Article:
Author Interview: Gytha Lodge

Author Interview: Gytha Lodge

Gytha Lodge is a Sunday Times bestselling writer and multi-award-winning playwright who lives in Cambridge. After studying creative writing at UEA, she was shortlisted for the Yeovil Literary Prize and the Arts’ Council England fiction awards. 

Her latest book, Lie Beside Me, is out now, with her fourth book due to be released in April. She’s been kind enough to speak with us to share more about herself, her writing process and future plans…



What was your path to becoming a published author? 

It was a lengthy one! I’ve been dead set on it pretty much all my life, except for an interlude when I thought I wanted to be an opera singer. I wrote a first (truly awful) novel at the age of 14, and sent it off to a senior publisher at Transworld, who was lovely enough to call me up to tell me what made it promising – and what made it definitely not ready to be in print!

I kept writing, and after university, got into writing plays. It turned out that this was a lot of fun too, and got me a lot of feedback on my writing. After a while spent in a marketing job doing theatre on the side, I left to become a full-time playwright, occasionally adding to my income on the off seasons by writing websites and articles for companies. I was lucky enough to win a national award and a fringe award, and eventually decided it was time to take my writing more seriously, so I applied for the UEA Creative Writing MA.
There, amongst many other things, I learned how to write a really great opening chapter and synopsis. And right in the middle of the course, as a result, I finally found myself submitting to agents and getting offers (six offers, in fact!) which led me to work with the truly wonderful Felicity Blunt, who I just knew was the right agent from the moment I met her. 
From then, it still took a while to end up with a contract, as my very first book submitted didn’t sell to publishers. It turns out, though, that this is incredibly common, and having been really glum about it, with Felicity’s help I picked myself back up, wrote She Lies in Wait, and ended up with a dream three-book deal with Penguin Michael Joseph, which turned into deals in twelve languages and a whole series. It also became a Sunday Times bestseller and launched the series.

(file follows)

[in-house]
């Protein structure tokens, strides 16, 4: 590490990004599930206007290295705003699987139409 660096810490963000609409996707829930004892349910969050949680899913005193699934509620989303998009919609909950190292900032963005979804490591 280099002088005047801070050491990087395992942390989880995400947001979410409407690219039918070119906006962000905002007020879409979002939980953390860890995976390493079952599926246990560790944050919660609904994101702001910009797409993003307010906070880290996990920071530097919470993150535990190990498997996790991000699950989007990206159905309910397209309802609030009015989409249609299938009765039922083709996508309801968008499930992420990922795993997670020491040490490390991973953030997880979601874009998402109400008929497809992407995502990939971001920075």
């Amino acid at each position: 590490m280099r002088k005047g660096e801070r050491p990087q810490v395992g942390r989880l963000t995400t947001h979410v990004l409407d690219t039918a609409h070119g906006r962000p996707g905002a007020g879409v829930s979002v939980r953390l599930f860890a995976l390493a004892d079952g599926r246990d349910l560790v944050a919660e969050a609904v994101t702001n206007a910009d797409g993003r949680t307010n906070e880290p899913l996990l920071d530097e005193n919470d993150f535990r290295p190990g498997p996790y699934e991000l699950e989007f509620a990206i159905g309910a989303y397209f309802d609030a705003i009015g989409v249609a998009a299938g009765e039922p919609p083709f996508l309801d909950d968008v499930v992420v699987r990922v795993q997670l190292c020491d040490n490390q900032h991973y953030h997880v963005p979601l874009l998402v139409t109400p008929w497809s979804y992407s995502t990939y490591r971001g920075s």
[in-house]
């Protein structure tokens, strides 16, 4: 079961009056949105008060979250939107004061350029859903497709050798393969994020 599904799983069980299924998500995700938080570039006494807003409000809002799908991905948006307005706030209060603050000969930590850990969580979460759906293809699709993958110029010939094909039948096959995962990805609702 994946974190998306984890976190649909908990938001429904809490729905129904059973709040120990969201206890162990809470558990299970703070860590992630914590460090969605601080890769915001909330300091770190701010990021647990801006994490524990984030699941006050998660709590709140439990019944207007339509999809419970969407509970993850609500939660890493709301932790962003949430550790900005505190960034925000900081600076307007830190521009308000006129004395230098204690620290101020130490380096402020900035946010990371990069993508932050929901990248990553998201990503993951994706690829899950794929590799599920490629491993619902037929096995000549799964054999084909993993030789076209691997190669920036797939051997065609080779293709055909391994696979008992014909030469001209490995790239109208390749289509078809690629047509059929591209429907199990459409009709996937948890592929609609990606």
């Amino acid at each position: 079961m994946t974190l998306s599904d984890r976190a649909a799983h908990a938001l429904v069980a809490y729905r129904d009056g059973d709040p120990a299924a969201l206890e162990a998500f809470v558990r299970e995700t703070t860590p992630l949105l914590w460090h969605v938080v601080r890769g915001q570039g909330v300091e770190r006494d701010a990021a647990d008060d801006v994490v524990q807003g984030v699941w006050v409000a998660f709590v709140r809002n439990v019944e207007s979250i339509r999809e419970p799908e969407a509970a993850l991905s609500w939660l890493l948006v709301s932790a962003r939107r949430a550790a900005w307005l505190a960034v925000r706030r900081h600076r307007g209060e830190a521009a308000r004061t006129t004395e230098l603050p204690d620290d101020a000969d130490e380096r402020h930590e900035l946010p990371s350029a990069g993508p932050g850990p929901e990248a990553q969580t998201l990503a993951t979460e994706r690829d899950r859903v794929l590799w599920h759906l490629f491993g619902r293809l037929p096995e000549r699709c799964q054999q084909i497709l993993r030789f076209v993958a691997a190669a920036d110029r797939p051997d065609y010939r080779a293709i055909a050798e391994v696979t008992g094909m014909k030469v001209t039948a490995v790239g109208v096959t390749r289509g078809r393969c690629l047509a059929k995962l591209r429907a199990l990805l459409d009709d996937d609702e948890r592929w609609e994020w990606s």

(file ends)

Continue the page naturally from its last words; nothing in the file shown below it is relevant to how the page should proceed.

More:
Your novels follow DCI Jonah Sheens, with the fourth book due to be released in April. Are you planning to continue the series, or would you do some standalone novels?

Yes, I’m dead set on keeping on with the series. Book five is already on a second draft and I’m really enthusiastic about getting it out into the world. With each one, my aim is to make it the best in the series so far (which admittedly is going to get tricky if I achieve it with the first few, but I’m game to try!) 
I’d like to write a standalone, too, but without interrupting the series. I have such affection for Jonah and his team that I want to keep coming back to them and pushing their own stories forwards. 

What is the process behind writing the series? How much research is involved?

I try to get the procedure exactly right as much as possible, knowing how much I appreciate it when fields I know about are represented accurately in fiction. So I will research a lot when it comes to laws, processes, etc, but I also now have a brilliant adviser from the Met Police who not only tells me how individual things work, but much more than that. Talking with him is always an inspiration for a new book or plot idea and I’m hugely lucky to get to throw so much at him – and to have him reply so quickly and graciously. 
Each novel also has, aside from the police element, a strand based around the victim or someone closely involved with the crime. This then means research into the life they live, whether that’s as a musician as Louise is in book three, or as a child in the care, as two sisters are in book four. And all of that research is wonderful fun, too. I’m currently, for book five, getting to delve into how a stud farm works and it’s really addictive.